jose clemente orozco

san iledefonso collegeIf you think of Mexico and 20th Century painting, it’s only natural that your mind gravitates toward the power couple, Diego Rivera and Frida Kahlo. Their politics and personal stories have become a mythology entwined within their art – often superseding it. (And much more about them later.) Yet amongst Rivera’s contemporaries, Jose Clemente Orozco was often considered the more gifted artist. A social realist painter, Orozco specialized in bold murals that established the Mexican Mural Renaissance along with Rivera and David Alfaro Siqueiros. Yet before my arrival in Mexico City I had never heard of him.  That changed rather fortuitously at San Iledefonso College, a museum and cultural center in the historic center of the city, where the painter’s epic frescoes grace three floors of courtyard walls and stairways. In the 1920s, soon after the Mexican Revolution, the government sponsored mural paintings with themes centering on Mexico’s history and politics of the post-Revolution era, but Orozco – in a marked distinction from Rivera – was highly critical of the Revolution, and used his art to examine the bloody toll the movement took on ordinary Mexicans as it lined the pockets of both the upper classes and the church. Influenced by Symbolism – and satire – the politically committed painter takes on the history of human suffering from the time of Cortes’ conquest: the landscapes are somber, the working classes are oppressed, death is dignified and anonymous, the privileged bourgeois is distorted, the revolutionaries are blinded by revolution. Beyond form and composition these are not necessarily always aesthetically pleasing works of art but, wow, there’s no denying their power.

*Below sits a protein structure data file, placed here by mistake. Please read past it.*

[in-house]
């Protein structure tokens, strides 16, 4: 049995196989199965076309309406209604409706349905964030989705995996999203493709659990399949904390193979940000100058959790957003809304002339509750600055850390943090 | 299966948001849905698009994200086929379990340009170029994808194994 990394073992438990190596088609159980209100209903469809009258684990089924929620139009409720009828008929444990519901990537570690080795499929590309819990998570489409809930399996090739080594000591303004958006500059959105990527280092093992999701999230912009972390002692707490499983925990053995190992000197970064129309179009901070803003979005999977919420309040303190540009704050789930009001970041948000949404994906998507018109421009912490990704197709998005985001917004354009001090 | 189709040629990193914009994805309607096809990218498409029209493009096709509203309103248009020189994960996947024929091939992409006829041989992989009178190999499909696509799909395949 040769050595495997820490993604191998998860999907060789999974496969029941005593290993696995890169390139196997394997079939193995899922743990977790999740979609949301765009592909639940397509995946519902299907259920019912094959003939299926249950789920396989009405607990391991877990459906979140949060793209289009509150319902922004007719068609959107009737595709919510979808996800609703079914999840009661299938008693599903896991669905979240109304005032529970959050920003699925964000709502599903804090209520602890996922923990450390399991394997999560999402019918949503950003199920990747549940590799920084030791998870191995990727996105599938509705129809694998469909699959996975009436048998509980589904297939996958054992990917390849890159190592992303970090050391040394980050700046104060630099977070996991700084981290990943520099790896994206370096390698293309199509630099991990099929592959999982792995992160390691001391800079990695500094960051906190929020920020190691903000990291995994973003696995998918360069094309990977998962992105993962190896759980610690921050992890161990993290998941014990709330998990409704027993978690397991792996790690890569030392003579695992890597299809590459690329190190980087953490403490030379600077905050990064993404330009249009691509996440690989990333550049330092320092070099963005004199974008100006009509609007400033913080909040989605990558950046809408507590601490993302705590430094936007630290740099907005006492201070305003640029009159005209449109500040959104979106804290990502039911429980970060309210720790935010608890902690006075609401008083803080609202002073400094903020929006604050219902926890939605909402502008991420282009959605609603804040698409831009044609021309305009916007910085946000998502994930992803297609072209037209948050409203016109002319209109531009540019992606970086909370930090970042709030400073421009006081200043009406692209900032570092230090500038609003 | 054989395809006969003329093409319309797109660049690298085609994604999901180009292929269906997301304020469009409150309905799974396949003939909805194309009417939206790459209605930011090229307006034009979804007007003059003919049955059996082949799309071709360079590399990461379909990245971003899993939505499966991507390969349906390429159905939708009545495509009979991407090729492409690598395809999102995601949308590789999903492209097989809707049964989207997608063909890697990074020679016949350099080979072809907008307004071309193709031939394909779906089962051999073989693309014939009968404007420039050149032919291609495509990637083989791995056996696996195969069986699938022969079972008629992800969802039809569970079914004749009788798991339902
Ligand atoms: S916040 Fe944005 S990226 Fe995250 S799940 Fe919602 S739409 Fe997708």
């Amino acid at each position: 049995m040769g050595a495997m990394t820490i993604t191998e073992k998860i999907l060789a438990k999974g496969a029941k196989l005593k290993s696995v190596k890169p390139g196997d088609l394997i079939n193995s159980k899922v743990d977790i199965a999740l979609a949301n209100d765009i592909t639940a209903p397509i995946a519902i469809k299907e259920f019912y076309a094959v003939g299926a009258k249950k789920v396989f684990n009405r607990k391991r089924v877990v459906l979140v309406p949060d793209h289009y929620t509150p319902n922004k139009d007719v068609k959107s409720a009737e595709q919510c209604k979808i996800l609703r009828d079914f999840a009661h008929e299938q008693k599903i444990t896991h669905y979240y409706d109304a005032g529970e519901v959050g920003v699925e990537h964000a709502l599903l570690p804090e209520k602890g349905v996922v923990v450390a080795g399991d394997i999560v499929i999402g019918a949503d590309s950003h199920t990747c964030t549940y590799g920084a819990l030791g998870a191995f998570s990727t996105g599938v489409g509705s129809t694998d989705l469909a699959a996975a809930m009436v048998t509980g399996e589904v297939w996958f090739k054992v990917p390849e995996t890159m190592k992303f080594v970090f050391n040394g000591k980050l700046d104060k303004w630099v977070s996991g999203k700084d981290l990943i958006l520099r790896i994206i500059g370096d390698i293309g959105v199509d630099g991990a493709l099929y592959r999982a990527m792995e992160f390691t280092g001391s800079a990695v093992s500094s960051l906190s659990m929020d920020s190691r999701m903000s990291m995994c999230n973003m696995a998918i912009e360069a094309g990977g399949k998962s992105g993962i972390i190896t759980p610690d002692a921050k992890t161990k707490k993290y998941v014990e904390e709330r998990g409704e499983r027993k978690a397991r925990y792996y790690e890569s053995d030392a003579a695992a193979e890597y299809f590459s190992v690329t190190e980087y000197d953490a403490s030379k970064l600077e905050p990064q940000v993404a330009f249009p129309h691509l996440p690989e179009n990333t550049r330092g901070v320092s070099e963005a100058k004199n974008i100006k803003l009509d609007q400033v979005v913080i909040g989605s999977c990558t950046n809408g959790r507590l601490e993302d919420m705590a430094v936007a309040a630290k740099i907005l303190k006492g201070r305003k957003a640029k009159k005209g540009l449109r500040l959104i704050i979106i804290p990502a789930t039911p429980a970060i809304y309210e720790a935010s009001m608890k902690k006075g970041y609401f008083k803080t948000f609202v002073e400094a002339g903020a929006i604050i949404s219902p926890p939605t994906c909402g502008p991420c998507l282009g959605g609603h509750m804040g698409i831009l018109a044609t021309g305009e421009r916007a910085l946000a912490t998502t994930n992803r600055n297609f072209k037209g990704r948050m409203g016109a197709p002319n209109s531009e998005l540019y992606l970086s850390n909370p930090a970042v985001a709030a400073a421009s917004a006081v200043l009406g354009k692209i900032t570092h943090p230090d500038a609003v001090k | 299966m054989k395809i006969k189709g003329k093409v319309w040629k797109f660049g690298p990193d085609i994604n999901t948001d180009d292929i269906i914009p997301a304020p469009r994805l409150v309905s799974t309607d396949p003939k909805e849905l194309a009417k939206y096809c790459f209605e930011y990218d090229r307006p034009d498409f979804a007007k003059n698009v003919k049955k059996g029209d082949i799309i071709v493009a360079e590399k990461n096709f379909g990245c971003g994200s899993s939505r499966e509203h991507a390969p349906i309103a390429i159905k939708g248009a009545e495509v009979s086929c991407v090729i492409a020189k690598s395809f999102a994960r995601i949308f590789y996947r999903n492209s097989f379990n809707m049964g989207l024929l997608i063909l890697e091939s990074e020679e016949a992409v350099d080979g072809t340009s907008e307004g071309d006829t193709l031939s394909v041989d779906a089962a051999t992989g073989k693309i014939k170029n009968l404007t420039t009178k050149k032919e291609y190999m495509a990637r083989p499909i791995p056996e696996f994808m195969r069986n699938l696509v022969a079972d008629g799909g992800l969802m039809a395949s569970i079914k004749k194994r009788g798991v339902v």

jose orozco

Stairwell Orozco

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poet’s glen, creggan church

poets glen creggan churchUnassuming at first glance, Creggan Parish Churchyard is one of the more important and historic properties in Northern Ireland. The church was likely founded as far back as 1450 by the O’Neills, who built a castle at Glassdrummond, near the Irish Sea. While all traces of the pre-Reformation church have disappeared, it’s thought that the O’Neill family vault was situated underneath the original church. (Remains of a subterranean doorway were recently found during repairs to the existing modern structure.) The adjoining graveyard is also the burial-place of three eighteenth century Gaelic poets, who give this picturesque area of trails and sculpted gardens its evocative name: Art Mac Cooey, Pádraig Mac Aliondain and Séamus Mór Mac Murphy – poet, outlaw, and self-described handsomest man in Ireland.

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abbaye de valmagne